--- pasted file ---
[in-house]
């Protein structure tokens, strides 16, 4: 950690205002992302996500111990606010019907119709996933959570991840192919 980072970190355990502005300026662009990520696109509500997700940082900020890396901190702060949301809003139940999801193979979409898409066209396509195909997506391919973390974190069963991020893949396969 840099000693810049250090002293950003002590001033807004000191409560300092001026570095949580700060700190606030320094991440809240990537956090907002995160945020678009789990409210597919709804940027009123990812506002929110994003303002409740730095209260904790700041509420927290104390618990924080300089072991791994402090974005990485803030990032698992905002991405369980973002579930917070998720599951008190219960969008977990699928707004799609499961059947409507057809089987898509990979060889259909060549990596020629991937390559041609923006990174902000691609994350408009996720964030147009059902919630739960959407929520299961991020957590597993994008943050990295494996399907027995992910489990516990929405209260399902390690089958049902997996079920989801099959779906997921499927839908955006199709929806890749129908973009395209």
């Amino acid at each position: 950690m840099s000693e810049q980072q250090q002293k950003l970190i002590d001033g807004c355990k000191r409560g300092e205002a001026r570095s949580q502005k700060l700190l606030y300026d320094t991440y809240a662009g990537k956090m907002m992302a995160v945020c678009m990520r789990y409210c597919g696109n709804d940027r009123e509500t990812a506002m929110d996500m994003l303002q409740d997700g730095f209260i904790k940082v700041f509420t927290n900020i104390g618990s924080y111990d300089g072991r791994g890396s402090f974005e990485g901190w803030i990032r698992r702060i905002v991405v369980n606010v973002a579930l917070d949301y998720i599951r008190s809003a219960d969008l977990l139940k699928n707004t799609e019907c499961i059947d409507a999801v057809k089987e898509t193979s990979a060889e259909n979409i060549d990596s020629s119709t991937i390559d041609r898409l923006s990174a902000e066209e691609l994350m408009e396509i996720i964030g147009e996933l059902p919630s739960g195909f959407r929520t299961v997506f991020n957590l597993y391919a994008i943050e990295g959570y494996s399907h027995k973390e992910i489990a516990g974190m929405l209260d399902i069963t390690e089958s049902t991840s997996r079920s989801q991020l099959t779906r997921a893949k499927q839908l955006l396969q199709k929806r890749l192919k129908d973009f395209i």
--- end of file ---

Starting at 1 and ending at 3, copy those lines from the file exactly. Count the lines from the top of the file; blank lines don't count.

[in-house]
């Protein structure tokens, strides 16, 4: 950690205002992302996500111990606010019907119709996933959570991840192919 980072970190355990502005300026662009990520696109509500997700940082900020890396901190702060949301809003139940999801193979979409898409066209396509195909997506391919973390974190069963991020893949396969 840099000693810049250090002293950003002590001033807004000191409560300092001026570095949580700060700190606030320094991440809240990537956090907002995160945020678009789990409210597919709804940027009123990812506002929110994003303002409740730095209260904790700041509420927290104390618990924080300089072991791994402090974005990485803030990032698992905002991405369980973002579930917070998720599951008190219960969008977990699928707004799609499961059947409507057809089987898509990979060889259909060549990596020629991937390559041609923006990174902000691609994350408009996720964030147009059902919630739960959407929520299961991020957590597993994008943050990295494996399907027995992910489990516990929405209260399902390690089958049902997996079920989801099959779906997921499927839908955006199709929806890749129908973009395209």
């Amino acid at each position: 950690m840099s000693e810049q980072q250090q002293k950003l970190i002590d001033g807004c355990k000191r409560g300092e205002a001026r570095s949580q502005k700060l700190l606030y300026d320094t991440y809240a662009g990537k956090m907002m992302a995160v945020c678009m990520r789990y409210c597919g696109n709804d940027r009123e509500t990812a506002m929110d996500m994003l303002q409740d997700g730095f209260i904790k940082v700041f509420t927290n900020i104390g618990s924080y111990d300089g072991r791994g890396s402090f974005e990485g901190w803030i990032r698992r702060i905002v991405v369980n606010v973002a579930l917070d949301y998720i599951r008190s809003a219960d969008l977990l139940k699928n707004t799609e019907c499961i059947d409507a999801v057809k089987e898509t193979s990979a060889e259909n979409i060549d990596s020629s119709t991937i390559d041609r898409l923006s990174a902000e066209e691609l994350m408009e396509i996720i964030g147009e996933l059902p919630s739960g195909f959407r929520t299961v997506f991020n957590l597993y391919a994008i943050e990295g959570y494996s399907h027995k973390e992910i489990a516990g974190m929405l209260d399902i069963t390690e089958s049902t991840s997996r079920s989801q991020l099959t779906r997921a893949k499927q839908l955006l396969q199709k929806r890749l192919k129908d973009f395209i």